Previous articles already described some of these potential references to U.S. government officials potentially planning to carry out a national and international falsified pandemic exercise. There is one 2019 amendment, though, which has not been completely explained and appears to be one of the most significant and specific tip-offs that the U.S. government might have been attempting to lawfully authorize a falsified nationwide public health emergency exercise.


The amendment is again found in the “Pandemic and All-Hazards Preparedness and Advancing Innovation Act of 2019,” which was enacted only a few months before the reported outbreak of a national and international public health emergency otherwise known as the COVID-19 pandemic.


The law is in regards to the “National Disaster Medical System.” It is helpful to view the law before and after the amendment. Before the amendment, the law read as follows:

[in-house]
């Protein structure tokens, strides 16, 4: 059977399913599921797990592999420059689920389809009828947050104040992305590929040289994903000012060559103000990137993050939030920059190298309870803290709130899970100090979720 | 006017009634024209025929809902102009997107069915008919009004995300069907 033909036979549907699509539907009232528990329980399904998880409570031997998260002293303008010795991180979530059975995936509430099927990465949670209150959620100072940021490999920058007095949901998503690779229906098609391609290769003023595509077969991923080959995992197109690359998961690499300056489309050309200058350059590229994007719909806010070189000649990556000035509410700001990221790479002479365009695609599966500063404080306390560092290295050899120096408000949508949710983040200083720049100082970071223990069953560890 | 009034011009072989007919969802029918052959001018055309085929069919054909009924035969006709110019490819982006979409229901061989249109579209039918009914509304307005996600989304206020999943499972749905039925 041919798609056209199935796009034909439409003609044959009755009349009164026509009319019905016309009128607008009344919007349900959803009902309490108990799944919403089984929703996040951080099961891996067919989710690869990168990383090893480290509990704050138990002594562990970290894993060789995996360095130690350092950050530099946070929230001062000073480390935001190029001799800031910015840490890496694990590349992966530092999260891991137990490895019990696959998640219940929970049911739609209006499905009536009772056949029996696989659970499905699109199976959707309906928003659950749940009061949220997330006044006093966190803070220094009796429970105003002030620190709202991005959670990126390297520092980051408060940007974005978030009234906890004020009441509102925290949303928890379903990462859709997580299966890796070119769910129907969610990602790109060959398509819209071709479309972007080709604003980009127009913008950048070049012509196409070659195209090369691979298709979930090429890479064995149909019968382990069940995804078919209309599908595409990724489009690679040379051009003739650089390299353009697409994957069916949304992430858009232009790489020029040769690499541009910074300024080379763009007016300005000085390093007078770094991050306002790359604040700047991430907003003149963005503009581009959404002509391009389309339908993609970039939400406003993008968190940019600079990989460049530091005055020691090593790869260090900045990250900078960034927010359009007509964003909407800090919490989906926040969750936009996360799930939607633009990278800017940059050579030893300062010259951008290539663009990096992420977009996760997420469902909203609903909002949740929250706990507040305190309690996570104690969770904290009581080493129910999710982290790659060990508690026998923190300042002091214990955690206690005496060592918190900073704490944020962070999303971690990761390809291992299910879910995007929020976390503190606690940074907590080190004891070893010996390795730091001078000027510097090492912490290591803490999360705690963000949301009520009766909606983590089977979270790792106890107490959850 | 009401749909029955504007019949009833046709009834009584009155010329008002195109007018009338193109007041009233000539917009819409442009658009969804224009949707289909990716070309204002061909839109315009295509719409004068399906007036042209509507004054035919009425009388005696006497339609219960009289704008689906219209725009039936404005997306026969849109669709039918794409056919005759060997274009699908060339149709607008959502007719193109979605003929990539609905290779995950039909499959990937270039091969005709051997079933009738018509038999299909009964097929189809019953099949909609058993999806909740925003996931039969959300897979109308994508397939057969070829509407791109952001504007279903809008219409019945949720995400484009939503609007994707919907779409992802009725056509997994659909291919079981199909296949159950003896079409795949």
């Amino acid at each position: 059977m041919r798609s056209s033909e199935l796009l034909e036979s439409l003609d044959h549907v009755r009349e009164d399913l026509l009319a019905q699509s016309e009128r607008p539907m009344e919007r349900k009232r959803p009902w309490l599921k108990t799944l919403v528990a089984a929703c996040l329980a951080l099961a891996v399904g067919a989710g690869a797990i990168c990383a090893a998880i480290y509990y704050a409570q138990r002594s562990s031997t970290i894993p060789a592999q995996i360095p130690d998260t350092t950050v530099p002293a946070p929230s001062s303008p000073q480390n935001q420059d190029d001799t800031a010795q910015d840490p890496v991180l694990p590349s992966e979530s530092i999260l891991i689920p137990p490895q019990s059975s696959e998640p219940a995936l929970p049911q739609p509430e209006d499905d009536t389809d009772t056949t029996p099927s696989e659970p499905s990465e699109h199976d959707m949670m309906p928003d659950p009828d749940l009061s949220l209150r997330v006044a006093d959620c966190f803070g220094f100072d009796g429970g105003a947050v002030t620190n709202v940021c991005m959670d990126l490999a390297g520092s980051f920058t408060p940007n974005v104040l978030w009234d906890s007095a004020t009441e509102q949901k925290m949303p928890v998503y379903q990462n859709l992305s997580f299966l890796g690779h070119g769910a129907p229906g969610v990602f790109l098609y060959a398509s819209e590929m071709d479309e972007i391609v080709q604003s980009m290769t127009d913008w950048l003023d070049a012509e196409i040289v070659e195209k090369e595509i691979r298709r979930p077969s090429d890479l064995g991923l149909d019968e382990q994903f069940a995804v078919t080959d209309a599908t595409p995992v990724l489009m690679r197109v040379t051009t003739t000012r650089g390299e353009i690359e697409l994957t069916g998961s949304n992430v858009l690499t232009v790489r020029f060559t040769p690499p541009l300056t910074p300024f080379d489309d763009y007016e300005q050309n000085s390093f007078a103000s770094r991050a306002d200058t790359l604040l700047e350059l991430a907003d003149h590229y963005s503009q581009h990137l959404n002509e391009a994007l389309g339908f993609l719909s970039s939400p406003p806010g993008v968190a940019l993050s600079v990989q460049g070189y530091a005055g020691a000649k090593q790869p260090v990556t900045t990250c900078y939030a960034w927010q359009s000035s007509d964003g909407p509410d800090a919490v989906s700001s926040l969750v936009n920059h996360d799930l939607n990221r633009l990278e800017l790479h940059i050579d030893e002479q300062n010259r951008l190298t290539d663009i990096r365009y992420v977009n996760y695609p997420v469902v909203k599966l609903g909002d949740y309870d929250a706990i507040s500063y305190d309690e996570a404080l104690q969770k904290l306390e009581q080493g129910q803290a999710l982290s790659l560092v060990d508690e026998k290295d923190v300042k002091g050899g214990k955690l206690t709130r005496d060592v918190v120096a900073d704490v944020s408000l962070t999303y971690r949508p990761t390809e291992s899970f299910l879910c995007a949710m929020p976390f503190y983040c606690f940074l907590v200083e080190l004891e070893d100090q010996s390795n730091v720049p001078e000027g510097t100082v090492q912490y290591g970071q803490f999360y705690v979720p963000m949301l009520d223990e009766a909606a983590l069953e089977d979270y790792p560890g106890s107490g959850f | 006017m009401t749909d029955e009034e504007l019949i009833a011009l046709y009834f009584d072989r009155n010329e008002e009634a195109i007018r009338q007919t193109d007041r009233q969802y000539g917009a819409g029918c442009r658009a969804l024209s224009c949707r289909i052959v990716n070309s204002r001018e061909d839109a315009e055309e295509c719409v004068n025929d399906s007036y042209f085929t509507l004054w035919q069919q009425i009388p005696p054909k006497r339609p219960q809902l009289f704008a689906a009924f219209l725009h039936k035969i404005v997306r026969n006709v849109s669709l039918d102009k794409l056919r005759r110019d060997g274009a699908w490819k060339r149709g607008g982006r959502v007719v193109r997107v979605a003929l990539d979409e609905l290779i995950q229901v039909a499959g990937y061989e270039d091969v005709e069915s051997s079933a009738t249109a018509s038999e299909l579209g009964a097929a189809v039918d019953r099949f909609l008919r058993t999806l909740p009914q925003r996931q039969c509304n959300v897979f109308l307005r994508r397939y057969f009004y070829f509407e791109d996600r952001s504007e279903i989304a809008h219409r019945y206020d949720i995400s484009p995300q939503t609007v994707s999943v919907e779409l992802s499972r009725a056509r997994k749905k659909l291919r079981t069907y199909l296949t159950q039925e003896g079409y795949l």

(2) Joint review and medical surge capacity strategic plan


  • Not later than 180 days after December 19, 2006, the Secretary, in coordination with the Secretary of Homeland Security, the Secretary of Defense, and the Secretary of Veterans Affairs, shall conduct a joint review of the National Disaster Medical System. Such review shall include an evaluation of medical surge capacity, as described by section 300hh–2 (a) of this title. As part of the National Health Security Strategy under section 300hh–1 of this title, the Secretary shall update the findings from such review and further modify the policies of the National Disaster Medical System as necessary. (42 U.S. Code § 300hh–11(b)(2)) before 2019 amendment)